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The Life Within Underwater Caves – Blue Holes Expedition with National Geographic

Keene Haywood is the director of the exploration science program at the University of Miami’s Abess Center for Ecosystem Science and Policy. The program offers a Master’s degree in Exploration Science through the Master of Professional Science (MPS) program at the UM-Rosenstiel School of Marine and Atmospheric Science (RSMAS). He holds a PhD in Geography and MFA In Science and Natural History filmmaking.

Expedition Blog 4 / Dec. 6 / By Dr. Keene Haywood

Driving south down the main high way on the island of Abaco, the slightly rolling terrain of pine trees and low vegetation makes for a somewhat hypnotic drive as early morning light filters past the long slender trunks and across the green expanse. Some 20 miles south of the town of Marsh Harbor, one turns off the highway onto a rocky, bumpy road that leads west across the island.

Another world exists parallel to this forest of whispering pines. Below is a labyrinth of caves, the likes of which are only beginning to be fully understood and mapped. Dan’s Cave and Ralph’s Cave are two entrances into this otherworldly realm that few people have entered. Named after the hunters who originally found the caves decades ago, one goal for our current project is to survey and map these complex and beautiful water filled passages, exploring the edges of what is known and unknown. But the project has other dimensions of exploration as well.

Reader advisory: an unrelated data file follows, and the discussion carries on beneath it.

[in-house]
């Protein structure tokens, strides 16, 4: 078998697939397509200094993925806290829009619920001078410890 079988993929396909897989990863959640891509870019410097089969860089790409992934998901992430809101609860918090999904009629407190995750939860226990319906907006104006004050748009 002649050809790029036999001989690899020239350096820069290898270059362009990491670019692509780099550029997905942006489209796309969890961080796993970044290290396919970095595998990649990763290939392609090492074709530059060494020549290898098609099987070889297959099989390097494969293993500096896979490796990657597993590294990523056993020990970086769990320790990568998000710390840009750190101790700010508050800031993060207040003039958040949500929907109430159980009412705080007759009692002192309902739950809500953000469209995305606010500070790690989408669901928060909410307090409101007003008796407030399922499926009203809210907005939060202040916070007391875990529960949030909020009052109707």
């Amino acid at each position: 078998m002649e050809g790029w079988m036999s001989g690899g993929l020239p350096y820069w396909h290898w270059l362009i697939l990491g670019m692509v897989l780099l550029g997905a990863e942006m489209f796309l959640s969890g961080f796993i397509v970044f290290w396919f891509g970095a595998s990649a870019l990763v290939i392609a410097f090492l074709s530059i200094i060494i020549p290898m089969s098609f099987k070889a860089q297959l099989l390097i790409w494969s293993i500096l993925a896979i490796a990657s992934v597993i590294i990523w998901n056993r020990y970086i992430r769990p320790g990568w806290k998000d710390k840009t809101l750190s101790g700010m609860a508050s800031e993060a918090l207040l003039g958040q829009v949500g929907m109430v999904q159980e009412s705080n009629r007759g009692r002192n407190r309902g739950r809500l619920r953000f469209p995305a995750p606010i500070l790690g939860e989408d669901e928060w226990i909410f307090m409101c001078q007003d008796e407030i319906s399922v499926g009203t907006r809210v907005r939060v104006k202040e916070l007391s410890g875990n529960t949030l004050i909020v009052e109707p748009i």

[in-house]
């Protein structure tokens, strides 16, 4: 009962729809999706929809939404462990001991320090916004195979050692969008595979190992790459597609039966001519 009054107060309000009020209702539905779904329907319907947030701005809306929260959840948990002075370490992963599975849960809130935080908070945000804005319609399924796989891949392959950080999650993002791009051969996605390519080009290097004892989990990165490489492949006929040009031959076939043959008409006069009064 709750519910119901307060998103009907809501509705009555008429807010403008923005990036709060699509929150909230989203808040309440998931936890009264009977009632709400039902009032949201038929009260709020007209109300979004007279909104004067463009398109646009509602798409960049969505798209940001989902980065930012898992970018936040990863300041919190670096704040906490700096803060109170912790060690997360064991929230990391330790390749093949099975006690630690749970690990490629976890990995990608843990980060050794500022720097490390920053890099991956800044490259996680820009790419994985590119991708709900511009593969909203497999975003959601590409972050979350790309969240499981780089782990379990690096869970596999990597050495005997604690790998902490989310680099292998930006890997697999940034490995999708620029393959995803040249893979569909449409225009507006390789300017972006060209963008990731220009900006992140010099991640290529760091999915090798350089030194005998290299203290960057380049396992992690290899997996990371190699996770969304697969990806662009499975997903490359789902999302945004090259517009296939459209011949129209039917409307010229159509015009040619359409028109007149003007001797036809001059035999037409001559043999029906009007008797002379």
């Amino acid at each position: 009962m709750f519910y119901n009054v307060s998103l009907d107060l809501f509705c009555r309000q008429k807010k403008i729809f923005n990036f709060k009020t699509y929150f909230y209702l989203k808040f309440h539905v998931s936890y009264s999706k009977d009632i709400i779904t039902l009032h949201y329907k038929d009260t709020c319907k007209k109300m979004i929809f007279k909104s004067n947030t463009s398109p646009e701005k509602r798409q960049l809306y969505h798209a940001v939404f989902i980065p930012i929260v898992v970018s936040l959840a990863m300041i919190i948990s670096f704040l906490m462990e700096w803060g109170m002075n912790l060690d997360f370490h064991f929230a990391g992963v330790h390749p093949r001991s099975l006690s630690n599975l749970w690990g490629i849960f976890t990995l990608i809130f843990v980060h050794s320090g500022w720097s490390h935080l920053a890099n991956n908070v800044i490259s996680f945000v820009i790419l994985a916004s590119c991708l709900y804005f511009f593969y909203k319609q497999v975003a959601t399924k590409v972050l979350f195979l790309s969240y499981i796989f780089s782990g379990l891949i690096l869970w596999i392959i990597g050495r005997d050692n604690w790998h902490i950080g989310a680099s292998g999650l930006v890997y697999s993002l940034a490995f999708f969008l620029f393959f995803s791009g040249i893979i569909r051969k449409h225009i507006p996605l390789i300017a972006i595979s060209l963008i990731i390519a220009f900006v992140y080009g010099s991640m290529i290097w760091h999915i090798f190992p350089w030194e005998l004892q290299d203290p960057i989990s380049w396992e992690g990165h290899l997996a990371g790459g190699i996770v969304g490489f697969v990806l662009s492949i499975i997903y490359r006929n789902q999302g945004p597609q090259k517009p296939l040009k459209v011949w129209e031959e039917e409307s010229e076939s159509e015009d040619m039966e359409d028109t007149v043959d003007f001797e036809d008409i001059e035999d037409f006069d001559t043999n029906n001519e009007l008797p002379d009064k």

Exploration—the word tends to mean different things to different people, but it seems to always seems to elicit the same emotion: wonder. What is out there? Why? What is around the next bend, the next passage? What are the social and ethical implications of revealing the unknown? Who “owns” the intellectual property and economic benefits that may be revealed? The list goes on. Trying to encapsulate this wonder and the moral and practical questions into a discipline is what exploration science seeks to do.

As the director of the exploration science program at the University of Miami, I often am often asked just what is this discipline? Broadly, the approach takes elements of observation, documentation, and communication and combines them with this wonder to develop new knowledge about our world. This program seeks to ground students in all three areas, encouraging them to embrace new technologies, follow their curiosity, and pull together multi-disciplinary approaches to answering what is out there and why, all while considering the historical and ethical context of exploration.

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